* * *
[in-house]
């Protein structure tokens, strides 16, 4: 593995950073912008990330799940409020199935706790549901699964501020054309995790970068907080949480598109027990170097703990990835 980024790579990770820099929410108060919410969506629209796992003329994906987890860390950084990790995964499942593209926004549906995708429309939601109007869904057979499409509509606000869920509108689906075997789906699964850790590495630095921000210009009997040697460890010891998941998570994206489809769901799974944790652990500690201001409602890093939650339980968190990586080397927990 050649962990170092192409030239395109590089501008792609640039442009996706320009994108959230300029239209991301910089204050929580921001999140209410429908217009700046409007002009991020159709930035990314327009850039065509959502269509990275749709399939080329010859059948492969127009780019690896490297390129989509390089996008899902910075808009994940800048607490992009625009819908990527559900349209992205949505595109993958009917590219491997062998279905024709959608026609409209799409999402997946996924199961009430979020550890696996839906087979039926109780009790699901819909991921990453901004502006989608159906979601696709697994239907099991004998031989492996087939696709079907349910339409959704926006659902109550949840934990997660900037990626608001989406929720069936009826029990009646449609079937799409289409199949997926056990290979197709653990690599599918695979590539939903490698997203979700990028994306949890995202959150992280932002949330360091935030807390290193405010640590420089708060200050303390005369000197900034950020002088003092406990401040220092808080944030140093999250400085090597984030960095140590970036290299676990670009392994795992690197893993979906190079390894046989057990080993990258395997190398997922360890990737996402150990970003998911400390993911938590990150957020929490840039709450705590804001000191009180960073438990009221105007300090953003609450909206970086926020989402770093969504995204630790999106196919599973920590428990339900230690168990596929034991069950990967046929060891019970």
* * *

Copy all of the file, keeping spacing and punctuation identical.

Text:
[in-house]
């Protein structure tokens, strides 16, 4: 593995950073912008990330799940409020199935706790549901699964501020054309995790970068907080949480598109027990170097703990990835 980024790579990770820099929410108060919410969506629209796992003329994906987890860390950084990790995964499942593209926004549906995708429309939601109007869904057979499409509509606000869920509108689906075997789906699964850790590495630095921000210009009997040697460890010891998941998570994206489809769901799974944790652990500690201001409602890093939650339980968190990586080397927990 050649962990170092192409030239395109590089501008792609640039442009996706320009994108959230300029239209991301910089204050929580921001999140209410429908217009700046409007002009991020159709930035990314327009850039065509959502269509990275749709399939080329010859059948492969127009780019690896490297390129989509390089996008899902910075808009994940800048607490992009625009819908990527559900349209992205949505595109993958009917590219491997062998279905024709959608026609409209799409999402997946996924199961009430979020550890696996839906087979039926109780009790699901819909991921990453901004502006989608159906979601696709697994239907099991004998031989492996087939696709079907349910339409959704926006659902109550949840934990997660900037990626608001989406929720069936009826029990009646449609079937799409289409199949997926056990290979197709653990690599599918695979590539939903490698997203979700990028994306949890995202959150992280932002949330360091935030807390290193405010640590420089708060200050303390005369000197900034950020002088003092406990401040220092808080944030140093999250400085090597984030960095140590970036290299676990670009392994795992690197893993979906190079390894046989057990080993990258395997190398997922360890990737996402150990970003998911400390993911938590990150957020929490840039709450705590804001000191009180960073438990009221105007300090953003609450909206970086926020989402770093969504995204630790999106196919599973920590428990339900230690168990596929034991069950990967046929060891019970």